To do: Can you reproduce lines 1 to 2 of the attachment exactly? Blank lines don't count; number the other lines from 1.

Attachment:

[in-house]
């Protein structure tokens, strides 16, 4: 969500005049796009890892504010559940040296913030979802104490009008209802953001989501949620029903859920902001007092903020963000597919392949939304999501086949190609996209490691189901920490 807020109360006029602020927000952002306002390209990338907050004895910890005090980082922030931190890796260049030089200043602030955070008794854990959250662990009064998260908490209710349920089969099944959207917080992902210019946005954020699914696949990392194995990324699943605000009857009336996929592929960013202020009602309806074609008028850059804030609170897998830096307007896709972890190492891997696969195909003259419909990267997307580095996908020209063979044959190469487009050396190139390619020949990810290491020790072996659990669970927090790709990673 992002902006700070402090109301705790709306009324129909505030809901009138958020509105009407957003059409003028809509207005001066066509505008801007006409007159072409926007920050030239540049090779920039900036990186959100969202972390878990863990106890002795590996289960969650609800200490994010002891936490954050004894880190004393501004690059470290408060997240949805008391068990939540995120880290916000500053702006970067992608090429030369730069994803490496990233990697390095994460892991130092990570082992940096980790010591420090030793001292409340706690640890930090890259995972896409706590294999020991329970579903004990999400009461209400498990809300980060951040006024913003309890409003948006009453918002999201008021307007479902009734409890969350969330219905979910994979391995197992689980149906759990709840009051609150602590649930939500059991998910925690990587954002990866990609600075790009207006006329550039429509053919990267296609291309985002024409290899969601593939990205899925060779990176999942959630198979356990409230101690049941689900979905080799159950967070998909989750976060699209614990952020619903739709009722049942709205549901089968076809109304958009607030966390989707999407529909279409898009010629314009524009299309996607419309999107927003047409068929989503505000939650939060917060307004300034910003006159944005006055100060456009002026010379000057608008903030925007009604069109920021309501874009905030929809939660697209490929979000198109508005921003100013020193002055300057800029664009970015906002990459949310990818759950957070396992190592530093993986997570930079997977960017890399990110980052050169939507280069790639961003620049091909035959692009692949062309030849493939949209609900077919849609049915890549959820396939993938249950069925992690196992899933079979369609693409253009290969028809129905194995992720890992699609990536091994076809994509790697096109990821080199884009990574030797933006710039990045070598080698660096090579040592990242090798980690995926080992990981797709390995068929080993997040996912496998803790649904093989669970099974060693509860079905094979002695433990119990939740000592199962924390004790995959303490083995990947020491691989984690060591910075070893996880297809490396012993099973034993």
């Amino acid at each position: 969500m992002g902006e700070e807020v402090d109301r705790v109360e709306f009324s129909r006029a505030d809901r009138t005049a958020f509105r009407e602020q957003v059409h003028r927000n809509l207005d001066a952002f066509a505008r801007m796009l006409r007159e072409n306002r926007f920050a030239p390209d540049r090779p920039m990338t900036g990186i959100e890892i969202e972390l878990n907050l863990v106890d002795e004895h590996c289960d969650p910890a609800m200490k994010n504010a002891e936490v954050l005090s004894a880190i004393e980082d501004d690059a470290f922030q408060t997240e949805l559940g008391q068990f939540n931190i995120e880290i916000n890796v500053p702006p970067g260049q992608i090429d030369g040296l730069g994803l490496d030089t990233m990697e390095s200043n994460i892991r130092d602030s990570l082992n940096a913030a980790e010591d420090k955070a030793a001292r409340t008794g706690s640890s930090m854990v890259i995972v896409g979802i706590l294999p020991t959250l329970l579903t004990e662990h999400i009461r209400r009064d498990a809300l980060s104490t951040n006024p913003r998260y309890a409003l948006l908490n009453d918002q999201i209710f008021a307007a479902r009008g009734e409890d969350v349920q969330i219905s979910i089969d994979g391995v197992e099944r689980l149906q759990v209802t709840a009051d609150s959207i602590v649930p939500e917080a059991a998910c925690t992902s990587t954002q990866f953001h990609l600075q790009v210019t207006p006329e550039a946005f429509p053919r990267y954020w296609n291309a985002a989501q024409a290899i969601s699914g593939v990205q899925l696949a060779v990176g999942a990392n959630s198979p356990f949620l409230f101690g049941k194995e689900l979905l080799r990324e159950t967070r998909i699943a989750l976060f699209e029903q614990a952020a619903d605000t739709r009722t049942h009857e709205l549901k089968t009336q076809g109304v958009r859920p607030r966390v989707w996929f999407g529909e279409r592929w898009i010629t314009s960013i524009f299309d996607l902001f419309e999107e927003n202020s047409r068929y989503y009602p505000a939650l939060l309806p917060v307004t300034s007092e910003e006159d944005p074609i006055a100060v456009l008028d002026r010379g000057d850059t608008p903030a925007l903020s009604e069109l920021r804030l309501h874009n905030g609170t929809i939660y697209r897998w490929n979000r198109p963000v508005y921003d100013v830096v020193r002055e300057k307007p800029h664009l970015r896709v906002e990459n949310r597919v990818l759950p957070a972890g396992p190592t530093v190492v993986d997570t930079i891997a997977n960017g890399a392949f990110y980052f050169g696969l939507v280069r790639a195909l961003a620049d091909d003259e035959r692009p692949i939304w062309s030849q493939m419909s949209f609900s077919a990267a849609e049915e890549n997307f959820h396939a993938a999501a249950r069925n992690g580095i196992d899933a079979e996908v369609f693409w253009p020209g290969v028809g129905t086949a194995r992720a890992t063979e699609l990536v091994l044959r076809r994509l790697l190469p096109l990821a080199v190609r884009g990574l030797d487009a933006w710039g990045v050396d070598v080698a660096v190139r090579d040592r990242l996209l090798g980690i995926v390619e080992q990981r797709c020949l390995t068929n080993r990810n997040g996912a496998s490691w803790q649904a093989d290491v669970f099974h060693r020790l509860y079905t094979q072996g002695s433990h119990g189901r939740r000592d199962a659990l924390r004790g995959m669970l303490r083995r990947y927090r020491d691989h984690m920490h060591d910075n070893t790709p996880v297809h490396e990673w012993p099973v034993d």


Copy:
[in-house]
């Protein structure tokens, strides 16, 4: 969500005049796009890892504010559940040296913030979802104490009008209802953001989501949620029903859920902001007092903020963000597919392949939304999501086949190609996209490691189901920490 807020109360006029602020927000952002306002390209990338907050004895910890005090980082922030931190890796260049030089200043602030955070008794854990959250662990009064998260908490209710349920089969099944959207917080992902210019946005954020699914696949990392194995990324699943605000009857009336996929592929960013202020009602309806074609008028850059804030609170897998830096307007896709972890190492891997696969195909003259419909990267997307580095996908020209063979044959190469487009050396190139390619020949990810290491020790072996659990669970927090790709990673 992002902006700070402090109301705790709306009324129909505030809901009138958020509105009407957003059409003028809509207005001066066509505008801007006409007159072409926007920050030239540049090779920039900036990186959100969202972390878990863990106890002795590996289960969650609800200490994010002891936490954050004894880190004393501004690059470290408060997240949805008391068990939540995120880290916000500053702006970067992608090429030369730069994803490496990233990697390095994460892991130092990570082992940096980790010591420090030793001292409340706690640890930090890259995972896409706590294999020991329970579903004990999400009461209400498990809300980060951040006024913003309890409003948006009453918002999201008021307007479902009734409890969350969330219905979910994979391995197992689980149906759990709840009051609150602590649930939500059991998910925690990587954002990866990609600075790009207006006329550039429509053919990267296609291309985002024409290899969601593939990205899925060779990176999942959630198979356990409230101690049941689900979905080799159950967070998909989750976060699209614990952020619903739709009722049942709205549901089968076809109304958009607030966390989707999407529909279409898009010629314009524009299309996607419309999107927003047409068929989503505000939650939060917060307004300034910003006159944005006055100060456009002026010379000057608008903030925007009604069109920021309501874009905030929809939660697209490929979000198109508005921003100013020193002055300057800029664009970015906002990459949310990818759950957070396992190592530093993986997570930079997977960017890399990110980052050169939507280069790639961003620049091909035959692009692949062309030849493939949209609900077919849609049915890549959820396939993938249950069925992690196992899933079979369609693409253009290969028809129905194995992720890992699609990536091994076809994509790697096109990821080199884009990574030797933006710039990045070598080698660096090579040592990242090798980690995926080992990981797709390995068929080993997040996912496998803790649904093989669970099974060693509860079905094979002695433990119990939740000592199962924390004790995959303490083995990947020491691989984690060591910075070893996880297809490396012993099973034993």